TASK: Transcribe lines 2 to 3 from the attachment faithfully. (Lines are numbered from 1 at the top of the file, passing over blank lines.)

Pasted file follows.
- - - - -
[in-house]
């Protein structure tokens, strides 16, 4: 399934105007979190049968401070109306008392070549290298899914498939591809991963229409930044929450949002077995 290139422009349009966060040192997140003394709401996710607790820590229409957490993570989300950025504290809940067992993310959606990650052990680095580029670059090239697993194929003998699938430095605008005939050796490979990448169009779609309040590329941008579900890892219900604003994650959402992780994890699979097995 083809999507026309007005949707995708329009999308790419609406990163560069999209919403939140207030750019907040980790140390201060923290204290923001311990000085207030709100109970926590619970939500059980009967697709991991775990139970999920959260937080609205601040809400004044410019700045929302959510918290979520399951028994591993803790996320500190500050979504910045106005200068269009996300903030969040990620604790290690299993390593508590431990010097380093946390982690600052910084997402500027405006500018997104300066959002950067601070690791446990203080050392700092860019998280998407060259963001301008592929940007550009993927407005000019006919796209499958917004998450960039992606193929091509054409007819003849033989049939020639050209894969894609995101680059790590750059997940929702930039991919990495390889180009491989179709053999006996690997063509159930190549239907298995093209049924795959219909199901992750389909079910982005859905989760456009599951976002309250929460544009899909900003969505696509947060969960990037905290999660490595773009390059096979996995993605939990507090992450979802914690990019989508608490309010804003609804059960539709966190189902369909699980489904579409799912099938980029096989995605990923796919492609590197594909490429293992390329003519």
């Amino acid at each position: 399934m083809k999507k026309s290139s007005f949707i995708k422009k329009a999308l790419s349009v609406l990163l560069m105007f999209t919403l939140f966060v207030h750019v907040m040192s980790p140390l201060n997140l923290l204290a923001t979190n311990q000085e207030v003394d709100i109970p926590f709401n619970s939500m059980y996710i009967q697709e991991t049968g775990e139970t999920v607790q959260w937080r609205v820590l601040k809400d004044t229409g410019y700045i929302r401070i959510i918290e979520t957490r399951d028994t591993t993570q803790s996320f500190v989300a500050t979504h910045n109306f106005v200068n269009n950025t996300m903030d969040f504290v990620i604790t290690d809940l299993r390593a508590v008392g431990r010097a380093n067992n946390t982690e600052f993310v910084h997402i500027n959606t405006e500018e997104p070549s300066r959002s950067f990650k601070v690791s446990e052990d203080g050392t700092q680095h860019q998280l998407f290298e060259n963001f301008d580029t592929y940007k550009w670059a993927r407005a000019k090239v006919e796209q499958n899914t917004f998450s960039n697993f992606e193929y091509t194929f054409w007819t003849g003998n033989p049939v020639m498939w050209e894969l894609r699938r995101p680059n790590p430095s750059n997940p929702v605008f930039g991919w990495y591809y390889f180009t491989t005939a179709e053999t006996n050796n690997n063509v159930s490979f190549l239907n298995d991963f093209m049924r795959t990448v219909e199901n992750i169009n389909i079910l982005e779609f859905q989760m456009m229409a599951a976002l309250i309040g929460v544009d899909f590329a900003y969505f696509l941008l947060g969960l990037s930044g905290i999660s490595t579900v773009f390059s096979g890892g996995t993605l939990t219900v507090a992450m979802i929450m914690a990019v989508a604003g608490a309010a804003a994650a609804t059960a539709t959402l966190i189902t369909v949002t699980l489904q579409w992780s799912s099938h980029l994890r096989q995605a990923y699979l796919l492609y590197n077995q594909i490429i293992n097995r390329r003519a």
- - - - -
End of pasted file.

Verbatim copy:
């Protein structure tokens, strides 16, 4: 399934105007979190049968401070109306008392070549290298899914498939591809991963229409930044929450949002077995 290139422009349009966060040192997140003394709401996710607790820590229409957490993570989300950025504290809940067992993310959606990650052990680095580029670059090239697993194929003998699938430095605008005939050796490979990448169009779609309040590329941008579900890892219900604003994650959402992780994890699979097995 083809999507026309007005949707995708329009999308790419609406990163560069999209919403939140207030750019907040980790140390201060923290204290923001311990000085207030709100109970926590619970939500059980009967697709991991775990139970999920959260937080609205601040809400004044410019700045929302959510918290979520399951028994591993803790996320500190500050979504910045106005200068269009996300903030969040990620604790290690299993390593508590431990010097380093946390982690600052910084997402500027405006500018997104300066959002950067601070690791446990203080050392700092860019998280998407060259963001301008592929940007550009993927407005000019006919796209499958917004998450960039992606193929091509054409007819003849033989049939020639050209894969894609995101680059790590750059997940929702930039991919990495390889180009491989179709053999006996690997063509159930190549239907298995093209049924795959219909199901992750389909079910982005859905989760456009599951976002309250929460544009899909900003969505696509947060969960990037905290999660490595773009390059096979996995993605939990507090992450979802914690990019989508608490309010804003609804059960539709966190189902369909699980489904579409799912099938980029096989995605990923796919492609590197594909490429293992390329003519």
């Amino acid at each position: 399934m083809k999507k026309s290139s007005f949707i995708k422009k329009a999308l790419s349009v609406l990163l560069m105007f999209t919403l939140f966060v207030h750019v907040m040192s980790p140390l201060n997140l923290l204290a923001t979190n311990q000085e207030v003394d709100i109970p926590f709401n619970s939500m059980y996710i009967q697709e991991t049968g775990e139970t999920v607790q959260w937080r609205v820590l601040k809400d004044t229409g410019y700045i929302r401070i959510i918290e979520t957490r399951d028994t591993t993570q803790s996320f500190v989300a500050t979504h910045n109306f106005v200068n269009n950025t996300m903030d969040f504290v990620i604790t290690d809940l299993r390593a508590v008392g431990r010097a380093n067992n946390t982690e600052f993310v910084h997402i500027n959606t405006e500018e997104p070549s300066r959002s950067f990650k601070v690791s446990e052990d203080g050392t700092q680095h860019q998280l998407f290298e060259n963001f301008d580029t592929y940007k550009w670059a993927r407005a000019k090239v006919e796209q499958n899914t917004f998450s960039n697993f992606e193929y091509t194929f054409w007819t003849g003998n033989p049939v020639m498939w050209e894969l894609r699938r995101p680059n790590p430095s750059n997940p929702v605008f930039g991919w990495y591809y390889f180009t491989t005939a179709e053999t006996n050796n690997n063509v159930s490979f190549l239907n298995d991963f093209m049924r795959t990448v219909e199901n992750i169009n389909i079910l982005e779609f859905q989760m456009m229409a599951a976002l309250i309040g929460v544009d899909f590329a900003y969505f696509l941008l947060g969960l990037s930044g905290i999660s490595t579900v773009f390059s096979g890892g996995t993605l939990t219900v507090a992450m979802i929450m914690a990019v989508a604003g608490a309010a804003a994650a609804t059960a539709t959402l966190i189902t369909v949002t699980l489904q579409w992780s799912s099938h980029l994890r096989q995605a990923y699979l796919l492609y590197n077995q594909i490429i293992n097995r390329r003519a």